Later John von Neumann and his followers developed EDVAC (Electronic Discrete Variable Automatic Computer) in 1951. It was built with stored program concept and used binary number system for its operation. It also had secondary memory.

        Neumann and his colleagues designed and built a new computer called IAS (Institute of Advanced Studies) at the Institute for Advanced studies in Princeton during 1946-52. The machine had the features of the modern computer. It used random access main memory consisting of cathode-ray-tube. The CPU contained several high-speed registers (made of vacuum tubes) to store operands and results. This machine served as the prototype for the most subsequent general purpose computers.

        After the invention of transistors in 1947 the vacuum tubes were replaced. The transistorized computers used transistors as the component of CPU. These computers consumed less power and were faster than the computers made from the vacuum tubes. The computer using transistor are IBM 7090, IBM 7094, PDP 5, PDP 8 (it also has the IC version) etc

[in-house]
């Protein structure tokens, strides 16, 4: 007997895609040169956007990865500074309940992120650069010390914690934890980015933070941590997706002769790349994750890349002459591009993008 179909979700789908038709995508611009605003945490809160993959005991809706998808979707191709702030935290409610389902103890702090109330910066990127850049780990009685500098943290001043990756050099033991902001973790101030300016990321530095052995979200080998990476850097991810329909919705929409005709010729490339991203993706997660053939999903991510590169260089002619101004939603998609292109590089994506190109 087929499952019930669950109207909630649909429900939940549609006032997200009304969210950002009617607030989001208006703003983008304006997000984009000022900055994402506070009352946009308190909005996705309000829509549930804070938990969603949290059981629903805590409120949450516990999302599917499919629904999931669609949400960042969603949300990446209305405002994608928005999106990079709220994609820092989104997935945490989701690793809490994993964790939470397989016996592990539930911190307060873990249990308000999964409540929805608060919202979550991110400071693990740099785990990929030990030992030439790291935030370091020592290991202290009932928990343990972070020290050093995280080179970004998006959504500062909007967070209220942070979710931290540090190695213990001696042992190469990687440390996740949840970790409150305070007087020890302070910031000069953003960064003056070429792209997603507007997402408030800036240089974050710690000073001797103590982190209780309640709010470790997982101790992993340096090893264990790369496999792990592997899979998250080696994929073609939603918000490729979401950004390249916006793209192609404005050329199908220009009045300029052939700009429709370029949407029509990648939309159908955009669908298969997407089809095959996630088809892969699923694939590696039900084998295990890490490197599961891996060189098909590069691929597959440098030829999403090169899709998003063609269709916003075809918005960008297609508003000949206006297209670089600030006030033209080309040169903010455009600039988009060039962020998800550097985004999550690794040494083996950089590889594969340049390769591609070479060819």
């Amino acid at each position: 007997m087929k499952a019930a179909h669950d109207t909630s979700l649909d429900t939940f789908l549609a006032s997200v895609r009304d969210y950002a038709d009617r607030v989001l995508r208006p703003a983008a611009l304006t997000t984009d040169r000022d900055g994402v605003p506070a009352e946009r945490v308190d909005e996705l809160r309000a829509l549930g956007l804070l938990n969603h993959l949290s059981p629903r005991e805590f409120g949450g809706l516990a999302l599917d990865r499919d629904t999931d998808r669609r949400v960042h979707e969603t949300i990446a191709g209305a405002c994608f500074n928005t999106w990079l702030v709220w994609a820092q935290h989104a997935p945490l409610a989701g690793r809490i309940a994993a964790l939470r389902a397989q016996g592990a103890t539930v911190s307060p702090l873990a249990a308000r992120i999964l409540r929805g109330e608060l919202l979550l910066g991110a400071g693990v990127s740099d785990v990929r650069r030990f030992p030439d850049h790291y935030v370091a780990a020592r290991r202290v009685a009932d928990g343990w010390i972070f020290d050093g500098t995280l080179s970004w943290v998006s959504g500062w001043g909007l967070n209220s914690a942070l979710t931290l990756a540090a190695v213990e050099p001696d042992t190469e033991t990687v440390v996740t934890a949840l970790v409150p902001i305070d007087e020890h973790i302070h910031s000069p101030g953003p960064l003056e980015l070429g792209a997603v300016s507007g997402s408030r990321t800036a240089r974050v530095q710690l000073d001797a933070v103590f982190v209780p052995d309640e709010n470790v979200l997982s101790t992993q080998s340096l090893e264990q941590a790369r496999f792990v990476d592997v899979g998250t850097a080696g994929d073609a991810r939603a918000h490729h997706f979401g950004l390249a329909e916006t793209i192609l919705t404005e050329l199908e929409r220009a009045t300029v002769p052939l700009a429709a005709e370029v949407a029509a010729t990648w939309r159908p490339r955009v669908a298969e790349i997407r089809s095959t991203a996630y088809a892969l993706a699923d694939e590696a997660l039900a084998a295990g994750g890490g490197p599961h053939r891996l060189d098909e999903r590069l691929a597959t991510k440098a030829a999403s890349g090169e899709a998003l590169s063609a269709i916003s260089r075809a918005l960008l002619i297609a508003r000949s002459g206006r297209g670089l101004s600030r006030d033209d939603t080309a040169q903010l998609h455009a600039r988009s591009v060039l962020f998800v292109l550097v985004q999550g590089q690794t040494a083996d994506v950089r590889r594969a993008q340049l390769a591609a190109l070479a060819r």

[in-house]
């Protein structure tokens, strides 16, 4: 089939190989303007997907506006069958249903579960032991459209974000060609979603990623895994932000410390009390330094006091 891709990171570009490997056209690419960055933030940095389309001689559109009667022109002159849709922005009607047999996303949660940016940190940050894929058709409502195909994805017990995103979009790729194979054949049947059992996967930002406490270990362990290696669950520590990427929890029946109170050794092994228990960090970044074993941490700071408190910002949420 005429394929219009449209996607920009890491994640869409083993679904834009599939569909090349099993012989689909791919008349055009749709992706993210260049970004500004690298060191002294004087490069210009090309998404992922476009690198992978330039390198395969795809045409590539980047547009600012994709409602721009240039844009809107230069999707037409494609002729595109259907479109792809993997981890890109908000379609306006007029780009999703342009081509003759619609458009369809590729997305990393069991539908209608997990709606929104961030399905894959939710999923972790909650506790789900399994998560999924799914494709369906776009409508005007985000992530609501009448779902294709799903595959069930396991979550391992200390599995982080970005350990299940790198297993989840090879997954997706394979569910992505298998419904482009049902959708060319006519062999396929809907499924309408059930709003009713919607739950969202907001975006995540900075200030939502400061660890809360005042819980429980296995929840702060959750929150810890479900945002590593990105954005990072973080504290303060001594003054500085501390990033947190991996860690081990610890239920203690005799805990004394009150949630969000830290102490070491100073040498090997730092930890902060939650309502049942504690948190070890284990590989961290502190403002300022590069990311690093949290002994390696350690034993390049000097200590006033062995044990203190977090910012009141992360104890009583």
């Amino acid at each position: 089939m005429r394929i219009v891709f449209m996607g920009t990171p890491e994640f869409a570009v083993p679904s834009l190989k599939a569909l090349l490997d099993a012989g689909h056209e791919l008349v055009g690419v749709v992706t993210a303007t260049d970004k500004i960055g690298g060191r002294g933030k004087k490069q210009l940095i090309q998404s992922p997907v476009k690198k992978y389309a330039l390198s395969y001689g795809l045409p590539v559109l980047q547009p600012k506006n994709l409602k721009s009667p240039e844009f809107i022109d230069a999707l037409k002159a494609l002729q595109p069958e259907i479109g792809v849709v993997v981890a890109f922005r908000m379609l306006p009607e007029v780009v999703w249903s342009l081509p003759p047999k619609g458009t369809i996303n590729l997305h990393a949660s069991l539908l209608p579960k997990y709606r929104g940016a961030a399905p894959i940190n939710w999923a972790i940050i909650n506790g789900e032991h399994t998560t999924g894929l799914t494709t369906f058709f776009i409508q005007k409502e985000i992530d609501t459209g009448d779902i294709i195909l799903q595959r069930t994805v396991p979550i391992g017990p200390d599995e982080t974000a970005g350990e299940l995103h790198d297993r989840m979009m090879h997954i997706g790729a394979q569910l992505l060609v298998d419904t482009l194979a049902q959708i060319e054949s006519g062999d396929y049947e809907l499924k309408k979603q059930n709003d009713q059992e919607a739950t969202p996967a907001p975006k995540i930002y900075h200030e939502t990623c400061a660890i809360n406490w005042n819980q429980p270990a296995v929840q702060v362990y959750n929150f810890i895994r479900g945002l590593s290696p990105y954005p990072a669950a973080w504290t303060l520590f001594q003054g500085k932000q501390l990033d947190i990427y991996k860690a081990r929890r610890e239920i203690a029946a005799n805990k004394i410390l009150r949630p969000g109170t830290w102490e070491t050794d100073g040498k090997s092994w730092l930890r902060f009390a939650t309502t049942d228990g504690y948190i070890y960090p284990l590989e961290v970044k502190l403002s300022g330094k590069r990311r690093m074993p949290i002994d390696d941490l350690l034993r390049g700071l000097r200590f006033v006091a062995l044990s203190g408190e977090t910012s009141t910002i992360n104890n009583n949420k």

After the invention of the Integrated Circuits (ICs) in about 1958-1959, computers started to ICs as their components replacing the transistor. Computers using ICs are IBM 370, PDP-8, PDP-11, etc.

        By 1970 all new computers used ICs, SSI (small scale integration) and MSI (medium scale integration) as CPU components and LSI (large scale integration) for main memory.

        The first LSI chips were introduced in 1970 in the form of computer memory units.